2. To determine the effective dose of hVEGF26-104/RFASE required to neutralize VEGF in serum, defined as a VEGF level below 9,0 pg/mL.
- Secondary outcome1. The anti-VEGF antibody titer, induced by hVEGF26-104/RFASE administration;
2. To determine the effective dose of hVEGF26-104/RFASE required to neutralize VEGF in plasma and in a platelet sample;
3. The effect of VEGF neutralization in a functional Ba/F3-R2 cell proliferation assay.
- TimepointsPrimary endpoints
1. Safety and tolerance is at each study visit reviewed. DLT is defined as the period of 10 weeks.
2. VEGF concentration in serum will be determined after every examination.
- Trial web siteN/A
- statusplanned
- CONTACT FOR PUBLIC QUERIESProf. dr. H.M.W. Verheul
- CONTACT for SCIENTIFIC QUERIESProf. dr. H.M.W. Verheul
- Sponsor/Initiator VU University Medical Center
- Funding
(Source(s) of Monetary or Material Support)
Divisie I Beheer BV
- PublicationsN/A
- Brief summaryAngiogenesis (the formation of new blood vessels from pre-existing blood vessels) plays an important role in the growth and spread of tumors. Angiogenesis is regulated by a balance of activators and inhibitors. One of the angiogenic activators is the vascular endothelial growth factor (VEGF, also referred to as VEGF-A). Over the past decade, several angiogenesis inhibitors have been discovered and implemented in the therapy of cancer patients. Bevacizumab (a humanized monoclonal antibody that inhibits VEGF-A) has been shown to improve survival in different tumor types in first and second line therapy when given in various chemotherapy combinations. Furthermore, research has shown a survival benefit of continued VEGF suppression with bevacizumab beyond first progression in metastatic colorectal cancer. So although repeated use of bevacizumab as a chronic therapy is much desired, currently this is not feasible because of substantial disadvantages of bevacizumab therapy. First, since bevacizumab only offers temporary VEGF neutralization, it needs frequent repeated administration. Secondly, bevacizumab is an intravenous therapy, which requires hospitalization on each administration. Third, bevacizumab has very high production costs. These specific drawbacks of longer term monoclonal antibody therapy could be circumvented by the use of a therapeutic cancer vaccine targeting VEGF. A vaccine is able to induce sustained VEGF suppression and can be administered via an intramuscular (IM) injection. In addition, a vaccine will likely inhibit VEGF more effectively as compared to bevacizumab, because a vaccine induces a polyclonal antibody response, resulting in higher avidity binding. Furthermore, it is believed that endogenous antibodies have a better tumor penetrating capacity, as compared to exogenously administered antibodies. The vaccine hVEGF26-104 is a truncated synthetic peptide mimic of the VEGF protein and consists of 79 amino acids (residue 26-104). The vaccine contains an antigen that directs the bodyís own polyclonal antibody response towards the active site of the endogenous VEGF molecule. After binding of the antibodies to endogenous VEGF this hormone will no longer be able to bind to its receptors (VEGFR1 and VEGFR2) and consequently will no longer exert its pro-angiogenic effect. To enhance the immune response, RFASE, which belongs to the adjuvant group of sulpholipopolysaccharides, will be used as an adjuvant. Bevacizumab has been shown to improve survival when added to standard chemotherapy in patients with e.g. metastatic colorectal cancer. Therefore, besides assessing hVEGF26-104/RFASE as single agent, we also aim to assess the safety and benefit of adding hVEGF26-104/RFASE to chemotherapy.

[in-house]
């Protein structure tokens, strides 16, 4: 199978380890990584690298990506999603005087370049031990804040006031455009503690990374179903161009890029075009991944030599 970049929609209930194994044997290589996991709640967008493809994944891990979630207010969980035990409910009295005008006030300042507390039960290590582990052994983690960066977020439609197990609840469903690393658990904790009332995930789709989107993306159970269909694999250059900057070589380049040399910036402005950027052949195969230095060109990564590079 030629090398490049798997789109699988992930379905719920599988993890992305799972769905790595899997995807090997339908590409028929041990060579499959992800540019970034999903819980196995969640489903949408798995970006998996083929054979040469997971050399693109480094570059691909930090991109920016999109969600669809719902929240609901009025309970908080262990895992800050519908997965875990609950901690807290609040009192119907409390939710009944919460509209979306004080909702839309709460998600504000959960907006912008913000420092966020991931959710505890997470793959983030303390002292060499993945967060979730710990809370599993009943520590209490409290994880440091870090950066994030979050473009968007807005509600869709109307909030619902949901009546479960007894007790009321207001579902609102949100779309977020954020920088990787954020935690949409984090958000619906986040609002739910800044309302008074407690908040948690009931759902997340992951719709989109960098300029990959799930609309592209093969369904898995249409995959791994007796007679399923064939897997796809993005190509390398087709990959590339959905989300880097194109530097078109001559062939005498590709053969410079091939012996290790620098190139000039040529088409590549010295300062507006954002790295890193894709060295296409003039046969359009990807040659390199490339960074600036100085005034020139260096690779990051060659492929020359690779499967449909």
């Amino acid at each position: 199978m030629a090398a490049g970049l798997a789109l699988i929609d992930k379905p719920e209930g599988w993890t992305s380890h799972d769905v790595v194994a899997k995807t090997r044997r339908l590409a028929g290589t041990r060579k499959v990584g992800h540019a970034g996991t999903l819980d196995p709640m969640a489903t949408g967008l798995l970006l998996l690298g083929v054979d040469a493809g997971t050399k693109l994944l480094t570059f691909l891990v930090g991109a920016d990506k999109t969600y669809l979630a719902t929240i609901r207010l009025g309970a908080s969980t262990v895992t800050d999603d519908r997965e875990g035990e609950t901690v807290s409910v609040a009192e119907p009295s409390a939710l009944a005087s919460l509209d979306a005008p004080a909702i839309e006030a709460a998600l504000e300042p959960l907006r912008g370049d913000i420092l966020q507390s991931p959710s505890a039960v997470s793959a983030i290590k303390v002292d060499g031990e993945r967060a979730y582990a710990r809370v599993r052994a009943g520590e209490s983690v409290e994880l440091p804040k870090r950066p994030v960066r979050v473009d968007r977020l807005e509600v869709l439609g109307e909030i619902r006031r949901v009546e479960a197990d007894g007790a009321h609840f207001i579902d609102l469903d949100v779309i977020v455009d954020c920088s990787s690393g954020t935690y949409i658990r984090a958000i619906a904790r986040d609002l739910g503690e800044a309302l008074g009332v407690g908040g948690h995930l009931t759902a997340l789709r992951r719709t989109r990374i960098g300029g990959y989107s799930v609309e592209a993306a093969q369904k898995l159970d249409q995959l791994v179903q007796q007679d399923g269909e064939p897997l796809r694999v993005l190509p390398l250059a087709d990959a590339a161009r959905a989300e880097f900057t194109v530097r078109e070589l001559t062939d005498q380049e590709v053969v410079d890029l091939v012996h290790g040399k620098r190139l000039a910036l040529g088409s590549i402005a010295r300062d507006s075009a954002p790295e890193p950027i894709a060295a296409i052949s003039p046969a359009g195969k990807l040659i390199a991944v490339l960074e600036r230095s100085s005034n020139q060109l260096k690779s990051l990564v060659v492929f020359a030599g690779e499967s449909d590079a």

- Main changes (audit trail)
- RECORD12-jun-2013 - 24-jul-2013